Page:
During the pandemic lockdown many of us experienced a strange shift in the balance between us and our grown kids: Instead of our previous parental controls, they were "ordering" us around--telling us we had to stay home, stop going out to buy groceries and order take-out food delivered.
It came, of course, from an overabundance of care that we were in the over-60 group that was prone to deadly Covid attacks.
Well, the pandemic is mostly over. We're vaccinated now. We're able to shop at supermarkets without our masks on--and without admonitions from our children. But as the fog of the pandemic clears, there's still some re-balancing going on. These are of a lower level than the "pandemic orders." And yet, the old order changeth yielding place to the new.
One mom tells me that for most of her daughter's high school years, the daughter borrowed her mom's clothes--appropriated might be a better word. Now her young adult daughter sheds her clothes in a mini-moment of style. The mom picks up the discards and is now wearing them. It almost never happens that the daughter wants to be seen in her mom's sweaters.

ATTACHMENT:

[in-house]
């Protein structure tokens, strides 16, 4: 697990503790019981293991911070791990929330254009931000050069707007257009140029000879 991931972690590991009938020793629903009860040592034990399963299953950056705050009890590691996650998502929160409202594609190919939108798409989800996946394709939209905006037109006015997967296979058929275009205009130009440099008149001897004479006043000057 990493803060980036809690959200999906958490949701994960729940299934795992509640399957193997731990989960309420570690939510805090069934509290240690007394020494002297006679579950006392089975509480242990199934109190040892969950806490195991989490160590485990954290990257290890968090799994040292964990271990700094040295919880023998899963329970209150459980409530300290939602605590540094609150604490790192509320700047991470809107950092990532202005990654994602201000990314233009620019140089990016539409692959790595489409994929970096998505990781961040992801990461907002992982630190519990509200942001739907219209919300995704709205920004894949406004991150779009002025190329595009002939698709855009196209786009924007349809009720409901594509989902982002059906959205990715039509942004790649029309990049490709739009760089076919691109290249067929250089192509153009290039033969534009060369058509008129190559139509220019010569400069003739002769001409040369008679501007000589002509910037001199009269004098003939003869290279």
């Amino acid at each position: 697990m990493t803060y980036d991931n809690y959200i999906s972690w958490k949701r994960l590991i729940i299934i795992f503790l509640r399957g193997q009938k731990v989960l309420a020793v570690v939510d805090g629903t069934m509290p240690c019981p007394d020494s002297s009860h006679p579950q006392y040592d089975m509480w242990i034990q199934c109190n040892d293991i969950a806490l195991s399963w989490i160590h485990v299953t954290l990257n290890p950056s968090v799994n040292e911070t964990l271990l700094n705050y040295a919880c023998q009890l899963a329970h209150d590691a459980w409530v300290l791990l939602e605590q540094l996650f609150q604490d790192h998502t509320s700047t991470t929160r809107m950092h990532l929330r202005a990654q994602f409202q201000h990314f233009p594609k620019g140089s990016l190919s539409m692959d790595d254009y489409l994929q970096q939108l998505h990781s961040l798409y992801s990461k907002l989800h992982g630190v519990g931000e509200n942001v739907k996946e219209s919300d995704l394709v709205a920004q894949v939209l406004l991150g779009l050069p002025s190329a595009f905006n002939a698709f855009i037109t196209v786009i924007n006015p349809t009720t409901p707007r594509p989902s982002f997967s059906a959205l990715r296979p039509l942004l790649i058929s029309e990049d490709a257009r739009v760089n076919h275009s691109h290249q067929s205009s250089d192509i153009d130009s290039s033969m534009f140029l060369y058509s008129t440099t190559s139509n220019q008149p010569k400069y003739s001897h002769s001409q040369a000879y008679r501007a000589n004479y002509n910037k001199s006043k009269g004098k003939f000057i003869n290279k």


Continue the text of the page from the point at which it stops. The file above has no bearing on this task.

Then there's the dad who loved to introduce his pre-teen son and daughters to a beloved book or watch his favorite old movies with them. Now that they're young adults, they are introducing him to music he never heard before, to dance crazes that are part of their world and to poets with whom he is totally unfamiliar. He's happy to learn all about the new world but he's rarely the one who comes up with cultural touchstones anymore.
Among those of us who have kids older than the young adult stage, we may be surprised at how influential their voice can be. A friend whose husband had balance problems but refused to use a cane found the adult daughters sending their dad a handsomely carved, wooden, walking stick. It was better looking than the sensible cane his wife was pushing. And, because it came from his kids, somehow he found it more acceptable. A rebalancing act.
painting: Readers by Theresa Bernstein